A Child Called It

Just before Christmas, Ofsted published a suite of materials on curriculum, ahead of the consultation on their new Inspection Framework. One of the videos is  on ‘Early Reading’ and it features Ofsted’s Regional Director for the South West – Bradley Simmons. Biographical information about Mr Simmons is not easy to find online, beyond a brief description on Ofsted’s own website telling us he used to be a head teacher. There are a handful of news stories about the upset he caused in Swindon when he wrote a report saying that children were “failed by its schools at every key stage”. But my guess is that there is no point at which Simmons has worked with children in the EYFS.

Early reading is a pretty controversial subject, particularly on social media forums such as Twitter. Ofsted had previously promised not to tell teachers ‘how to teach’ but Simmons is keen to get stuck into the subject and to share his forthright views on exactly what you should be doing in your classroom. Unfortunately, though, his views are badly phrased and inaccurate, although they do inadvertently tell us quite a bit both about Ofsted’s attitude to early years, and also about how keen they are to separate Reception from the rest of the phase. Simmons appears not to know that the Early Years Foundation Stage runs from birth to age five. He uses the words “from the very moment that a child starts in the EYFS” to describe the child’s entry to school, apparently failing to understand that most EYFS provision is in non school settings, and that only a handful of children enter a Reception class without ever having attended an early years setting before.

According to Simmons “There’s no more important intervention and assessment in the early years foundation stage than checking that children are making the right progress with reading”. This ties in nicely with claims in Bold Beginnings about reading being the “core purpose” of Reception. However, even if you accept this as a premise, there is a hell of a lot more to early reading than phonics. Parents of a child with language delay, or glue ear, or any one of a number of potential issues that might require support prior to learning phonics, are swept aside in his determination that “every child masters the phonic code as quickly as possible”. He uses the word “furious” to describe the way in which teachers should approach the teaching of phonics, a word that might not sit well with parents. If I was the parent of a summer born four year old, and I was considering deferring entry to Reception, the way he says “furious” would be more than enough justification for me.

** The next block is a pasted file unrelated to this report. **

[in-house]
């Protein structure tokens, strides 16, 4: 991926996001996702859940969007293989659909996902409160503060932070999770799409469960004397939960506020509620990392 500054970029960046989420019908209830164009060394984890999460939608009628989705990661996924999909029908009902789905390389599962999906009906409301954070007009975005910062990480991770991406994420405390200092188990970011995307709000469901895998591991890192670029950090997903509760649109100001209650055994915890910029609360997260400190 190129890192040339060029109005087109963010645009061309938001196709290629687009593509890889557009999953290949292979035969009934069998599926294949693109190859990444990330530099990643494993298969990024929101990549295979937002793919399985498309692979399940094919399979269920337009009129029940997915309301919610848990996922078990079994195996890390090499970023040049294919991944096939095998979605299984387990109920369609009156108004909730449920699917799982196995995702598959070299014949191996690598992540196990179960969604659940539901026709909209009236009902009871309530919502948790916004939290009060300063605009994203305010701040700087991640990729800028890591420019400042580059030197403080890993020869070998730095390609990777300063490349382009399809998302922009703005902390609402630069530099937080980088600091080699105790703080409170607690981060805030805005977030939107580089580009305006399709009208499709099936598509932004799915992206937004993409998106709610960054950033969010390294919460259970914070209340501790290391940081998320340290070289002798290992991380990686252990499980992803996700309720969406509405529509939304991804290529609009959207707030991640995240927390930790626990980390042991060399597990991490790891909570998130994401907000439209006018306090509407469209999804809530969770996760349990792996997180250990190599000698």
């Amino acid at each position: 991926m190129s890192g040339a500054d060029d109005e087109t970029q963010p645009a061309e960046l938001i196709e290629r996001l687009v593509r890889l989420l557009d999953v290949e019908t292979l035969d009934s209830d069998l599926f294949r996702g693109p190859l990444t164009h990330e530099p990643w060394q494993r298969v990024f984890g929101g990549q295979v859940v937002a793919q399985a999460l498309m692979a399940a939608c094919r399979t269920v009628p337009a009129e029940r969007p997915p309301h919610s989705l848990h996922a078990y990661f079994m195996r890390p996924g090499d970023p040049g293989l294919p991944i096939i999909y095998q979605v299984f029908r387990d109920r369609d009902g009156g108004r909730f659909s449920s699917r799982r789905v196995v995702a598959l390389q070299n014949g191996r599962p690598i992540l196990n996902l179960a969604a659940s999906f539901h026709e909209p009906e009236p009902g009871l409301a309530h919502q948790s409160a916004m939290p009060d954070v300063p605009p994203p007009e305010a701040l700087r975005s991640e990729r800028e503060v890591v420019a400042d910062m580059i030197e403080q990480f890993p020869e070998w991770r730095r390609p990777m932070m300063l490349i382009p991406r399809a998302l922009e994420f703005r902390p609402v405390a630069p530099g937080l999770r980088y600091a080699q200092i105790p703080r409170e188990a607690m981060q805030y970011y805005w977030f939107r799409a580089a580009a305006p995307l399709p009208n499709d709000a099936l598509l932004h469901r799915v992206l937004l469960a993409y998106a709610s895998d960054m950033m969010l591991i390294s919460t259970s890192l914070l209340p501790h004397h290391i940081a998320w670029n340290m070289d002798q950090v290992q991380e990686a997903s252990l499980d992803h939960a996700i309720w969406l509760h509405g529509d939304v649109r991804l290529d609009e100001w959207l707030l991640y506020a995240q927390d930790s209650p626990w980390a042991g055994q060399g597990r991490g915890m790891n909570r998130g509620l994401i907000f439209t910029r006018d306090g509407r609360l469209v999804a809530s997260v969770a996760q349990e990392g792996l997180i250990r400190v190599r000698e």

To compound the confusion, Simmons confuses decoding with comprehension, suggesting that decoding is the same thing as reading, in a verbal sleight of hand worthy of Nick Gibb: “from there [phonics] of course comes the ability to actually decode words to read them and to comprehend a larger text”. But perhaps most tellingly and worryingly of all Simmons uses the word “it” to refer to children, not once but twice. He wants us to “teach it to read fluently” and to ensure that “every child is getting what it needs”. And I don’t know about you, but that doesn’t sit at all well with me. If I was asked to give this video an inspection, it would fail in every area. It’s only a short video, but it packs in a lot of issues. You really must do better, Ofsted – it’s our taxes you are spending on this.

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3 Responses to A Child Called It

  1. anne183 says:

    Great critique of this video. No mention by Bradley Simmons of developmental appropriateness or readiness of the children involved. Heavily focussed on the adult and how things affect them rather than the children. Very depressing really to have someone presenting ideas which are so patently not based in good developmentally appropriate Early Years practice.


  2. Michael Pye says:

    There is nothing wrong with Simmons video other then the unfortunate use of it. Developmental appropriateness is not supported in terms of evidence based interventions (assuming your talking about Piaget’s idea) and he clearly states that phonics instruction is a time limited process and that most children can learn to decode if a systematic approach to phonics is used.

    This is about as definitive an education result as we have because it is supported by many sources over a large period of time including direct competition with alternative methods. My understanding is that the only real debate in evidence based practice is on distinguishing between different systematic phonics approaches to determine which is most effective. You can’t delay decoding without the Matthew effect which robs students of the opportunity to keep up with their peers.

    If you don’t like his opinions because you believe in whole language or some other approach state that but don’t pretend his viewpoint isn’t a recognized (much less the most recognized) viewpoint.

    Simmons focus is on headteachers checking that their school is following the best evidence based practice;, decodeable books that link to their phonics instruction and a rich verbal vocabulary. In other words he is doing his job.


    • suecowley says:

      Thanks for your comment. Could I suggest that you read the EYFS Statutory Framework and then read Phase One Letters and Sounds and that will help you understand the points I am making in the blog from a position of knowledge of the phase.


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